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In our view / The body's bacteria


Don't let them bug you

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Anyone who watches TV has seen the ads.
Antibacterial soap brands brag about their astounding kill-rates. Some boast they'll wipe out 99.99 percent of the germs on your kitchen counters or on your hands.
It's enough to make a person sick. Most of those germs are harmless.
Fewer than 1 percent of bacteria cause disease, according to the Mayo Clinic. Basically, antibacterial soaps are doing a good job that doesn't need to be done.
And so we all need to stand up and, with one voice, speak the truth: We support our bacteria.
Seriously, say it.
No? Not convinced? We refer you to the work of Human Microbiome Project, an effort now under way conducted through the National Institutes of Health. It's goal is to better understand the bugs that populate our bodies.
The project's work was detailed last week in the New York Times. The human body carries roughly 100 trillion bugs, the article notes. That adds up. The average adult is carrying anywhere from two to five pounds of bacteria. (And here you were, trying to lose a few pounds.)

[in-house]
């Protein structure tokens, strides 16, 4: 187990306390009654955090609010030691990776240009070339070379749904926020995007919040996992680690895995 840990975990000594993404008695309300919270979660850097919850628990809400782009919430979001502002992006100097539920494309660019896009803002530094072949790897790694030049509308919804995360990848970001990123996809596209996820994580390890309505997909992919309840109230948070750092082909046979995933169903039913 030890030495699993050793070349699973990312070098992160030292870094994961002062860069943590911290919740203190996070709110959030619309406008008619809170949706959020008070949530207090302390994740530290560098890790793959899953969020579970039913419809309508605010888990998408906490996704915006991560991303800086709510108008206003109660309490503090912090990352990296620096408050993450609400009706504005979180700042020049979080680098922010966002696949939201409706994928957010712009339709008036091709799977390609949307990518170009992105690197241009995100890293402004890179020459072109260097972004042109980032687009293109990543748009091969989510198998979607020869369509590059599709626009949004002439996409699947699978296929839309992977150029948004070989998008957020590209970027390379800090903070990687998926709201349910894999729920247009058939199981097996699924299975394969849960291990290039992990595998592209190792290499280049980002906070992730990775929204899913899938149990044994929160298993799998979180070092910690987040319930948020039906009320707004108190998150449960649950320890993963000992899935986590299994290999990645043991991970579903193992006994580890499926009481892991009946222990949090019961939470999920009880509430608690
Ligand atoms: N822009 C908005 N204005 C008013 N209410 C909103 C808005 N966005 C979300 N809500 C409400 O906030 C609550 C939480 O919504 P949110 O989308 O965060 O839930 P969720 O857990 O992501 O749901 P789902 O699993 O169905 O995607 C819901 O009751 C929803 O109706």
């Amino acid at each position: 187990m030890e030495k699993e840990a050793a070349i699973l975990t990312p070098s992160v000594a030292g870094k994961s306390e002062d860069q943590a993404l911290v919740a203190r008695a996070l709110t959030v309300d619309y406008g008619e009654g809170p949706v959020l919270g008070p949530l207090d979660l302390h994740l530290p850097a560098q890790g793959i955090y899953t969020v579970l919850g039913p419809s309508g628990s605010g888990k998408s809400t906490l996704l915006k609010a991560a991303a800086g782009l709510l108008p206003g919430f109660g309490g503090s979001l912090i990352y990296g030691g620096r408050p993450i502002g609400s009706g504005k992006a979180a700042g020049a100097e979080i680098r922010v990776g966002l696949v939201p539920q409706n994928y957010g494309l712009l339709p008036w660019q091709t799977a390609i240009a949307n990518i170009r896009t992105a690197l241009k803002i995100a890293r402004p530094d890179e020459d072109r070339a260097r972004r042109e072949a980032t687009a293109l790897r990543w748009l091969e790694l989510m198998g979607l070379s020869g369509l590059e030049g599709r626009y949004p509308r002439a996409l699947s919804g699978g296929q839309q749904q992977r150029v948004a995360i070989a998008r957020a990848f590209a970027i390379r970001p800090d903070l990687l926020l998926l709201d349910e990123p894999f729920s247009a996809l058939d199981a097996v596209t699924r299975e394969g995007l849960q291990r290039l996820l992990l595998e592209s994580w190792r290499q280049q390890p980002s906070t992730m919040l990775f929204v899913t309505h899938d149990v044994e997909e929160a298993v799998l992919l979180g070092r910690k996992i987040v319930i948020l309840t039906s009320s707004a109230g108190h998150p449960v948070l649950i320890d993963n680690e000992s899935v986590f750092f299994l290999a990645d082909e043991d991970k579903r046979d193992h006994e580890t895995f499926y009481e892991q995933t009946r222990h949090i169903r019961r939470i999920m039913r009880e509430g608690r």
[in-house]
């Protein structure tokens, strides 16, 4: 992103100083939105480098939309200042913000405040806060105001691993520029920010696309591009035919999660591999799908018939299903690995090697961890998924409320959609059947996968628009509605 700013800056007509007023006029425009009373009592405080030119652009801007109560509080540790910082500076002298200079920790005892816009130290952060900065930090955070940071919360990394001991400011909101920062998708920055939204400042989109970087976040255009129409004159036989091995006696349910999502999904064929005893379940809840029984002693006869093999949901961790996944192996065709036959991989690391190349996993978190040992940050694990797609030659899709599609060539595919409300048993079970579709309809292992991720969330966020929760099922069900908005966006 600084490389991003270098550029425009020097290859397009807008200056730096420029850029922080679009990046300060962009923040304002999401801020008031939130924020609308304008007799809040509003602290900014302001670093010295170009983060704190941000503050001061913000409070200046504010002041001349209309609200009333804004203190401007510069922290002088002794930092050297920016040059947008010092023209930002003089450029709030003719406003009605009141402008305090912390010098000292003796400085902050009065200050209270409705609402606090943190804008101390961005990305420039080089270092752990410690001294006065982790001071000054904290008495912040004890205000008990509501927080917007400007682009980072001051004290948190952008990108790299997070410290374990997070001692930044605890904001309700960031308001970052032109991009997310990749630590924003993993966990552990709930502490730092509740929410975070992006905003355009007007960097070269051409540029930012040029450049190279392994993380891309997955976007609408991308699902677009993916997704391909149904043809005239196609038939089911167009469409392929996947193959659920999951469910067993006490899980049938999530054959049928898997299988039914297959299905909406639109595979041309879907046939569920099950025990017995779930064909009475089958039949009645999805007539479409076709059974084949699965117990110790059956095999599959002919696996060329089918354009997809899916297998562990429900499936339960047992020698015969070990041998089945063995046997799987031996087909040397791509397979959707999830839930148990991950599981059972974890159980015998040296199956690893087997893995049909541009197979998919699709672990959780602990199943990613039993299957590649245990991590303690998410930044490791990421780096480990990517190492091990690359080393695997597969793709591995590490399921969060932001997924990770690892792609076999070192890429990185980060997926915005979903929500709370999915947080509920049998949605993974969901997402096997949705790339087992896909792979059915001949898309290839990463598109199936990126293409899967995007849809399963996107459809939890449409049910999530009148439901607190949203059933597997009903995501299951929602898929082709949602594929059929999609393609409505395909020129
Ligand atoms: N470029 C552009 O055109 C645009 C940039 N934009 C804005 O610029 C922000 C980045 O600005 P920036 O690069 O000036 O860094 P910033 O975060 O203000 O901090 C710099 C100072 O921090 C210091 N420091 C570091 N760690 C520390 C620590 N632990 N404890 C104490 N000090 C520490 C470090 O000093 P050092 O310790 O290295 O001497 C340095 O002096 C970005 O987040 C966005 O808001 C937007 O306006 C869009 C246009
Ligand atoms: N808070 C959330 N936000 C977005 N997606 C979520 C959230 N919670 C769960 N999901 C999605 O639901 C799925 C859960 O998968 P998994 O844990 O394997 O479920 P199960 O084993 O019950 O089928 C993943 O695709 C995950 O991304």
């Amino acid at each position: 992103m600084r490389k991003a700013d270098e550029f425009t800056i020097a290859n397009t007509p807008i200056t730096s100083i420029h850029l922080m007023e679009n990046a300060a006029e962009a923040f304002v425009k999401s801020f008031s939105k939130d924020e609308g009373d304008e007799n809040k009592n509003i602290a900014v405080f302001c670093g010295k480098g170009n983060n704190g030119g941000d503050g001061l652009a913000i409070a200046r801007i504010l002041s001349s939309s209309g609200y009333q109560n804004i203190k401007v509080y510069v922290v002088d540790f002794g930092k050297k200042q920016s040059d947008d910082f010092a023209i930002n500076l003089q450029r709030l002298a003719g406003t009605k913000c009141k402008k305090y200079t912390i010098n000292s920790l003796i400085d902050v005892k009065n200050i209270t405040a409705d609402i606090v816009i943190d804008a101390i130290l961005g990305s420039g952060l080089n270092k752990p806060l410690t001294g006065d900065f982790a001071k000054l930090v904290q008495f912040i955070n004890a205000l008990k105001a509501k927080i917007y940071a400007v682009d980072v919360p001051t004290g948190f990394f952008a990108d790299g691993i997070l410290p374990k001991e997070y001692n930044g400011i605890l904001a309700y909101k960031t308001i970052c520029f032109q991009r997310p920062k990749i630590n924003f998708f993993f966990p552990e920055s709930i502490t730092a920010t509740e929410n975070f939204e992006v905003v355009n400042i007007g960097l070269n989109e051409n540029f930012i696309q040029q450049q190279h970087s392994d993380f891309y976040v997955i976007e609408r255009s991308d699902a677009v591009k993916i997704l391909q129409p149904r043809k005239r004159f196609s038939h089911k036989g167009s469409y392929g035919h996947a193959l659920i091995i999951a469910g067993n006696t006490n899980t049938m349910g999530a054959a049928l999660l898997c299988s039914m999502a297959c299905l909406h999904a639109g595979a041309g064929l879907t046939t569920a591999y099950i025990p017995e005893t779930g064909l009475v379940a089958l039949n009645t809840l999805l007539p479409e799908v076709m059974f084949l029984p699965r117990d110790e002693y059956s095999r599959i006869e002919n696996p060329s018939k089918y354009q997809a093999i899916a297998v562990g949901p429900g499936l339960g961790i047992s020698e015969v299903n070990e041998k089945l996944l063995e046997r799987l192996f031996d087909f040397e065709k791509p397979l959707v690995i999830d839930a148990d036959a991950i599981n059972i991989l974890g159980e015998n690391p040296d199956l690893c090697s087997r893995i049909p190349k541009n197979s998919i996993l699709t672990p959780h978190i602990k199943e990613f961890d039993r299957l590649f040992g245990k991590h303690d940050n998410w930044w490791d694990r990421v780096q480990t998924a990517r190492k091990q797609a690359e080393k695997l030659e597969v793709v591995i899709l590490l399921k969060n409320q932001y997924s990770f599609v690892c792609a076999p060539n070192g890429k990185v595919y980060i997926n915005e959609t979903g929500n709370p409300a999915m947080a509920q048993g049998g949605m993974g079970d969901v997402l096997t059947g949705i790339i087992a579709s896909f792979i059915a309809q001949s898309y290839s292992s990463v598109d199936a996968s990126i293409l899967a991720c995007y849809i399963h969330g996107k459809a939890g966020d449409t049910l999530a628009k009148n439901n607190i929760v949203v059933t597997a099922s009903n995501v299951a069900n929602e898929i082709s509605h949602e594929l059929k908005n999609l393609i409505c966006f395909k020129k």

Most of those bacteria work for us. They help with digestion. They make vitamins that we can't make on our own. They set up a barrier on our skin, blocking out the handful of bacteria that are harmful.
Among microbiologists, those benefits have been common knowledge for years. But the project revealed that our bacteria may do even more.
For instance, scientists found that the bacteria living on one person aren't necessarily the same as the bacteria living on another. Each of the 242 people studied had a unique bacterial fingerprint.
They also found disease-causing bacteria living quietly alongside helpful bacteria on healthy people. That bears repeating: these people were theoretically diseased, but in practice were completely healthy. It seems that bad bacteria aren't always bad.
And, using DNA, the scientists found a way to identify more bacteria, a previously challenging task, since the bugs were so well-adapted to the human body that they wouldn't grow outside of it.
It's not quite clear what all this will mean in the long run, but scientists are giddy at the possibilities. Consider that bacteria are used already to make antibiotics like erythromycin, often prescribed to treat bronchitis and ear infections.
It is only a small leap to imagine that by identifying bacterial differences between the chronically ill and the healthy, we could better prevent disease.
And so it seems that, when it comes to bacteria, it's better to respect the 99 percent, and not lose too much sleep worrying about the one.

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